Fereiro Family Fashion

Looking at my family’s photo albums from the nineties is always a happy hour or two spent each time I visit my parents. So, of course, my Christmas vacation has to start the same way. On one of my first nights home, I curl up with an over-stuffed album, and there’s no turning back.

After seeing dozens of photographs of myself, my parents, my cousins, and my brother, I begin to wonder: Are these trips down Memory Lane a search for nostalgia of a relatively peaceful childhood in a yellow-brick bungalow? Maybe. For memories of events that happened when I was too little to keep track? Perhaps. Or, for my dress phase (which seems to be returning, more than a decade and a half later), the Halloween costumes my mom made for my brother every year, and my multiple multi-coloured-bear-patterned outfits? That sounds more like it.

My fashion choices as a child, or the choices my mother made for me, never cease to amaze me. They fill me with a desire to throw out all that I own now and start fresh, with adult-sized replicas of everything I wore before I hit ten.

Instead, to maintain my bank account and some semblance of sanity, I’ll settle for swooning over these photographs – again, and again, and again…

Here I am, sitting pretty with my grandparents’ stuffed cat on their
“spinny chair,” both of which are still in their house. Look at the dress.
Gorgeous, right? I’m not biased. It’s not me that makes the photo cute…

Here’s me again, on my third birthday, according to the candles on the cake.
Again, I’m wearing a frilly, puffy, little-girl equivalent of a ball gown.

Until recently, I would look at these photos and think nothing of the dresses. Now, I want to know exactly what’s up with the heaps of photos of me in beautiful, fancy dresses. How many formal occasions did I attend at age three? Not many. According to my mom, these designer dresses – handed down by one of her friends’ daughters – were all I would put on for at least a couple years of my life.

Moving on to Halloween, which was apparently a big event at our house. Photos of me in costume are, sadly, hard to come by. My brother, on the other hand, seemed to only wear Halloween costumes in his early years. All three are home-made by our mom; all three make me laugh out loud when I see pictures of them; and all three make it clear that my brother was a great costume model. Check out the poses.

Here, we have a sleepy clown – probably the best and least creepy kind of clown,
and certainly the only kind welcome to sleep on our kitchen table.

It’s a bird! It’s a plane! It’s Superman! The fake muscles tie the whole thing together, and everything else is pretty self-explanatory. I mean… Those muscles aren’t fake!

Last but not least of the best costumes of all time is the lobster. I can’t believe my mom made it! Who’s that off to the right, imitating the lobster pose? Definitely not me.

And finally… The hand-made rainbow-bear-patterned outfits. How many pieces of clothing my mom made for me out of this fabric and why there was such a large supply of it, I have no idea. But, you have to admit, it’s adorable and clearly very flattering.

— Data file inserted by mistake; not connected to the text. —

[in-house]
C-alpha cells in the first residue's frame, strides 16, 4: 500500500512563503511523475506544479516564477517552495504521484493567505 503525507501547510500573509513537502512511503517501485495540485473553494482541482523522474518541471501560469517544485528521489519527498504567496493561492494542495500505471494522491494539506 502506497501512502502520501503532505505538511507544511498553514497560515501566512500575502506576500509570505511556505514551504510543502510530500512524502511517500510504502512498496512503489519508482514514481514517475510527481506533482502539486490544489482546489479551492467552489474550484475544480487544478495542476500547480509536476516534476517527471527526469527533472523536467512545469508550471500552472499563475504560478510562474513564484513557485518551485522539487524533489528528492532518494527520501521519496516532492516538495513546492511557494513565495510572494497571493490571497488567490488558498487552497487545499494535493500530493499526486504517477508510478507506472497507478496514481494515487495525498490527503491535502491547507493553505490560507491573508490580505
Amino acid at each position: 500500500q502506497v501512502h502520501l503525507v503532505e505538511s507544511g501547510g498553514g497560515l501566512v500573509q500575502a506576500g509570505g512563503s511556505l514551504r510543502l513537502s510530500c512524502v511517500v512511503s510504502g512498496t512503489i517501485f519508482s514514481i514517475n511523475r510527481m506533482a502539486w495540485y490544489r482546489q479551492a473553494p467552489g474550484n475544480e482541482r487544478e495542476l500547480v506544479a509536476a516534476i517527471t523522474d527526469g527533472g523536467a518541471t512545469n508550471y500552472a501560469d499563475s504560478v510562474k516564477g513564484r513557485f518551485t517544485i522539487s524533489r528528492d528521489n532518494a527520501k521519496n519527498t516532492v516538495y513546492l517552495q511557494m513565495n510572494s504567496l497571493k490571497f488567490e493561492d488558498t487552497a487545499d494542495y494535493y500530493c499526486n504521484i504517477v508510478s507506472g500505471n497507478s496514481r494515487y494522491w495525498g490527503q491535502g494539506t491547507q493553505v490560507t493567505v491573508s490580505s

Here I am, rocking the print in a shorts and t-shirt combo,
complete with a matching red hat, winter boots, and a blank stare.

And look, here I am again, next to a fellow with a killer mullet,
in some pants and a hair-bow of the same material. Thanks, Mom.

What I’ve come to realize by exploring these albums in so much depth over the years is not that the self who I was in the photos is gone, but rather that she shaped my style into what it is today. My love of strange patterns, my appreciation for thoughtful Halloween costumes and my preference for dresses over pants are all results of my childhood wardrobe. An underrated inspiration, perhaps? I think so.

- Stephanie Fereiro

3 thoughts on “Fereiro Family Fashion

  1. When I was in university, I would dye my hair all different colours. I remember telling someone that I had to make a point of doing it because it might be that someday I would find myself in a position where it wouldn’t be acceptable (or aesthetically pleasing); I was grabbing the opportunity while I could.

    I think the same philosophy applies to your dresses. At what point after ages 2-6 will it ever be socially acceptable to wear fancy gowns (or Superman costumes or Underoos outside your pants) every single day and for every occasion?

    Little kids are totally onto something!
    x.g.

  2. Thanks Anna! The funny thing is, I was born with pin-straight hair! Then the curls started coming in, and they never stopped.

    Gwen, I see what you’re saying. It’s true – get through the crazy stuff as a kid, and hopefully you’ll be (or at least look) somewhat sane when you’re an adult. But, are you calling your university self a little kid? In that case… I’m still a little kid, and could therefor still wear as many of those gowns as I wanted – money and bravery permitting – every day to school in the coming semester. I think that’s a good plan.

    Now… Does anyone know where I can find those dresses in real-people size?

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